Rich Hong Kong should start paying its low-skilled workers a decent wage
Paul Yip says the city must ensure those on the bottom rung of society receive a respectable salary, taking inspiration from cities that show severe inequality isn’t inevitable
According to the latest study on prices and earnings by UBS, Hong Kong ranked second in average wages, after Tokyo, among 71 cities.
In terms of purchasing power and taking into account differences in the cost of living, Hong Kong ranked top for the amount of time it would take an average worker to earn enough to buy a McDonald’s Big Mac and an Apple iPhone 6: nine minutes, and 52 hours, respectively. That’s better than the likes of Sydney, New York, London and Singapore.
However, the average salary does not reflect the whole picture for the community, especially for low-income groups. We examined the minimum wages of these cities to make another comparison. It turns out it would take a Hongkonger on the minimum wage about 35 minutes to earn enough for a Big Mac, four times longer than an average worker. In Zurich, Geneva and Sydney, it takes only 18 minutes for workers on the minimum wage to earn enough – just seven minutes longer than for the average worker.
Such differences reflect income disparities. Hong Kong’s Gini coefficient is 0.537, the highest in OECD countries. The city may have ranked first using average wages but it slips to 21st if we use the minimum wage. High-income Western cities (Sydney, Zurich and Geneva) remained in the top 10 for both, meaning their low-income earners are not as disadvantaged compared with the rest of the working population. Clearly, these low-income earners still receive a wage that allows them some quality of life. It is not surprising that they are viewed as the most livable cities globally.
Hence, economic development and income disparity do not have go in opposite directions. Business can do their share, but we should also aim for a higher standard, so economic development benefits most, if not all, rather than only a select few. It is possible to both improve company profits and employees’ well-being.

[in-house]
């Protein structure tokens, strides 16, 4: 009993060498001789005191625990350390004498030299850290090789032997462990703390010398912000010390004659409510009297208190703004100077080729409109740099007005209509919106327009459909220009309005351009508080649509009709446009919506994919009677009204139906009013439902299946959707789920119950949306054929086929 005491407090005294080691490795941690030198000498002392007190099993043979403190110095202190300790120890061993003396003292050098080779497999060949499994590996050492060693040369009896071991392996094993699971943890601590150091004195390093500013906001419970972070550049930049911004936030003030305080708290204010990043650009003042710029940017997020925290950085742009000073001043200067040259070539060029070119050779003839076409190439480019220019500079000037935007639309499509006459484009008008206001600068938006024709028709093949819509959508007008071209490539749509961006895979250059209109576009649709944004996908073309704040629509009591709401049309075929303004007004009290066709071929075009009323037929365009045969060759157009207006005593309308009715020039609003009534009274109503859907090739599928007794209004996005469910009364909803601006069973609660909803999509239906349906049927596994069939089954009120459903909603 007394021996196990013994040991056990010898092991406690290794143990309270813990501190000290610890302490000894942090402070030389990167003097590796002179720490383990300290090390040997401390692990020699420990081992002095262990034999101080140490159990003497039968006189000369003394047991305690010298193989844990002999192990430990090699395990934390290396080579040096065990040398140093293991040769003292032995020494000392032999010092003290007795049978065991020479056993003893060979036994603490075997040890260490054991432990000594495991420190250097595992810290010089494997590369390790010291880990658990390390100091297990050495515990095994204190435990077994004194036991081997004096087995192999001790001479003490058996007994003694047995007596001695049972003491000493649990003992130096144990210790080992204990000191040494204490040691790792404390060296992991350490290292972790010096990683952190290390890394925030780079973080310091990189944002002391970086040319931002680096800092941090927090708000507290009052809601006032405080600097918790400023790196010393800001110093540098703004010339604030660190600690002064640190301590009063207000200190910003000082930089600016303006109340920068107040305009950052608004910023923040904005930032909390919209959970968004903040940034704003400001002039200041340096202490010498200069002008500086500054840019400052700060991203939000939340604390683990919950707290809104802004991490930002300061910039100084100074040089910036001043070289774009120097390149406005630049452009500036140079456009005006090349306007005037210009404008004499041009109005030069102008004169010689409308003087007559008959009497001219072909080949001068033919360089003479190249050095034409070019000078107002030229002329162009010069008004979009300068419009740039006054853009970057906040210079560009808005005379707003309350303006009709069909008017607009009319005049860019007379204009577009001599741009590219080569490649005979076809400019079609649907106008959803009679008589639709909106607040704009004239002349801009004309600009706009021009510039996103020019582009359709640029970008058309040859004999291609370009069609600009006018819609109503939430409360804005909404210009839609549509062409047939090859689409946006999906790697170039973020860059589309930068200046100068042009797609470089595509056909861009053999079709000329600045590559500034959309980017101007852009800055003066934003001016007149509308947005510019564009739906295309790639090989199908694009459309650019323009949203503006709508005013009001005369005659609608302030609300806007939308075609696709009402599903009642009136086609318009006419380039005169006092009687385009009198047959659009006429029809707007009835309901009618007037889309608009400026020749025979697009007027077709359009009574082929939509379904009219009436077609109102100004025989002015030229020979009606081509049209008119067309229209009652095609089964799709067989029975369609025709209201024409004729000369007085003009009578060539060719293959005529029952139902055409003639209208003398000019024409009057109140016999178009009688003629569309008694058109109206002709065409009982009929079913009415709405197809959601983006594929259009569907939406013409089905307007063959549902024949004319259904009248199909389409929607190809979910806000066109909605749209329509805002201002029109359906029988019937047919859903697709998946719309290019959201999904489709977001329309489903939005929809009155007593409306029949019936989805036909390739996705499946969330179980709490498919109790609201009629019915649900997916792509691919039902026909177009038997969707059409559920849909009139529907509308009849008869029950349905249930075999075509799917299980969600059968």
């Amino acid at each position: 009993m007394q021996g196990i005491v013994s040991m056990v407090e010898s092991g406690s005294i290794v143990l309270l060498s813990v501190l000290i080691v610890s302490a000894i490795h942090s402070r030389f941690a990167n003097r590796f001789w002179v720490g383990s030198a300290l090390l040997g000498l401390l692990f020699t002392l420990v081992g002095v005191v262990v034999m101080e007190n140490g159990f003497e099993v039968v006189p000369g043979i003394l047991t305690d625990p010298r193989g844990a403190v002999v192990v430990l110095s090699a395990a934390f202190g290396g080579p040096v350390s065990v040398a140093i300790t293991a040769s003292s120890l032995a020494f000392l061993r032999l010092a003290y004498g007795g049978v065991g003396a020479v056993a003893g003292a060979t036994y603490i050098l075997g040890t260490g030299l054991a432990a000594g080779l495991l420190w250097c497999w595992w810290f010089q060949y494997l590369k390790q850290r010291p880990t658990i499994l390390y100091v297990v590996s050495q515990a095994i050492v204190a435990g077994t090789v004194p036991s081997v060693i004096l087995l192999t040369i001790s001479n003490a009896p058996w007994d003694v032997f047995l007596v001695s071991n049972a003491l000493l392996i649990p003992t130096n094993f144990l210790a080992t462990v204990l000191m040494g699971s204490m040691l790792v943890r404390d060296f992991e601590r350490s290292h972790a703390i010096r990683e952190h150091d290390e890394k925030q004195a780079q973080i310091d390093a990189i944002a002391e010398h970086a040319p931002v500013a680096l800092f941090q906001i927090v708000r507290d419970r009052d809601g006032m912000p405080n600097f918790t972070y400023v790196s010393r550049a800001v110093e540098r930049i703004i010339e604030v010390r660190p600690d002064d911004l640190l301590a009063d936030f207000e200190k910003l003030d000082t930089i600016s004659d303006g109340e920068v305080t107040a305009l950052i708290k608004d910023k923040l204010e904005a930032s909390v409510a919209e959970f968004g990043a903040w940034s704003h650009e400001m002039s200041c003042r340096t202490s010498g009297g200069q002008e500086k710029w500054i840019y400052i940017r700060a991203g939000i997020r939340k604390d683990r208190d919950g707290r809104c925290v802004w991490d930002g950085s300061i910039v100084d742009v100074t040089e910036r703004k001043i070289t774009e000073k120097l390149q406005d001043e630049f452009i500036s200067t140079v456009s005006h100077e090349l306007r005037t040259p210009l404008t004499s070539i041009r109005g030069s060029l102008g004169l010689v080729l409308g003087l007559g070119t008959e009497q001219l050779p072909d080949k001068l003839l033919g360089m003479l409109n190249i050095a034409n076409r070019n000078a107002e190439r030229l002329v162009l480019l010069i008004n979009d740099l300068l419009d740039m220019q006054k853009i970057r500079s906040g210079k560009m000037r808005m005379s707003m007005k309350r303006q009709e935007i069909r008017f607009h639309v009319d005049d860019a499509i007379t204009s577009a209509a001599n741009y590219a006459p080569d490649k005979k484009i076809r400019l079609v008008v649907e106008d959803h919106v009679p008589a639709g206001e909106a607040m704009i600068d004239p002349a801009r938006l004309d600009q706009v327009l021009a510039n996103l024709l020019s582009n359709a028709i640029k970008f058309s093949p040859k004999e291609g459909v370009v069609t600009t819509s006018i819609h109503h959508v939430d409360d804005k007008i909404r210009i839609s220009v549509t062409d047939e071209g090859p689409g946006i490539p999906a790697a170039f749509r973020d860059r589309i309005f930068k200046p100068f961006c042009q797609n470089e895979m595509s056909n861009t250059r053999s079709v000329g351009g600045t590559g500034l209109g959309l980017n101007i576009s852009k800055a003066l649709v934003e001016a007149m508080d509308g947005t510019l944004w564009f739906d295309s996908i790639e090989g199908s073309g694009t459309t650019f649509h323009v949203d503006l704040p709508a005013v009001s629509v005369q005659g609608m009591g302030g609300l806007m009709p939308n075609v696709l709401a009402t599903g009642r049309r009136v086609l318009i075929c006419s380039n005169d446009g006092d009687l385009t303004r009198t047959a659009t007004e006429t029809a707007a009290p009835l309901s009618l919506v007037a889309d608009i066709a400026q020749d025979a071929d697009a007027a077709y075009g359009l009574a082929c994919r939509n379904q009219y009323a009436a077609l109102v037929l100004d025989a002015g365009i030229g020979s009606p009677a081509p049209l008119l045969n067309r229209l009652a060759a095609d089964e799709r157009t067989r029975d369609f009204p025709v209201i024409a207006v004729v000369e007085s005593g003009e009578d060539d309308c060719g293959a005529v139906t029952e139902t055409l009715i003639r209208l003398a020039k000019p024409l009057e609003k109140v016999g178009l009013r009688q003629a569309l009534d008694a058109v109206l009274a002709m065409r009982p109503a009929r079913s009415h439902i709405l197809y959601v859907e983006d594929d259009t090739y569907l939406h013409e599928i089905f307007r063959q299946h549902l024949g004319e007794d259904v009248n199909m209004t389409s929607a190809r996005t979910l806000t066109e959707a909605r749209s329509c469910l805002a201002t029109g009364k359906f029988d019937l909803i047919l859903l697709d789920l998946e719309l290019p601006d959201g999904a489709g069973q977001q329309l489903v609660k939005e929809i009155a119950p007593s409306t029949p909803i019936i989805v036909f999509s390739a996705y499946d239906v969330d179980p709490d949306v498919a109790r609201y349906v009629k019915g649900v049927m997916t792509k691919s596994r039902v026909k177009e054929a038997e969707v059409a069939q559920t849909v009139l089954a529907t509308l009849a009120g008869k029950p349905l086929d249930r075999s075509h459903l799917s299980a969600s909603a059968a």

Hong Kong has a very low unemployment rate at 3.3 per cent. However, we need to create work with career prospects and a respectable salary. Otherwise we create only a pool of working poor who require government subsidies. Long-term improvement requires reducing poverty.
In our latest research on youth mobility in alleviating poverty, education is still the most important factor. It’s worth noting we do not produce too many graduates. Hong Kong’s percentage of tertiary-educated young people is one of the lowest in high-income Asian and OECD countries. Strategic investment in education plus appropriate job creation are the key elements in reducing poverty. It is of the utmost importance to maintain investment in education and skills training to enhance our competitiveness.
On another front, it is pleasing to see a proposed change of outsourcing rules by the government so that companies bidding for contracts would be viewed favourably if they provide higher salaries for low-skilled work. There are some 50,000 low-skilled workers providing regular services for government departments. They should benefit from the new proposal, and hopefully it will spill over and improve employment conditions in the private sector.
Society has paid dearly for the persistently low wages for low-skilled workers in Hong Kong over the past 15 years. It has widened income disparity and created many grievances in the community. The impact is felt not only among low-income families but also in the substandard service provided as a result. With no job security, there is no incentive to improve. Parents earning low wages need to spend more time at work to make ends meet, leaving less time for their children, which is not conducive to family well-being. The government has absorbed the social impact of low wages; it provides subsidies to low-income groups and public housing. Would it not be better for workers to earn a respectable salary rather than receiving handouts?
It is time to rethink our salary structure so that the whole community can benefit from economic development.
Paul Yip is a professor of social work and social administration at the University of Hong Kong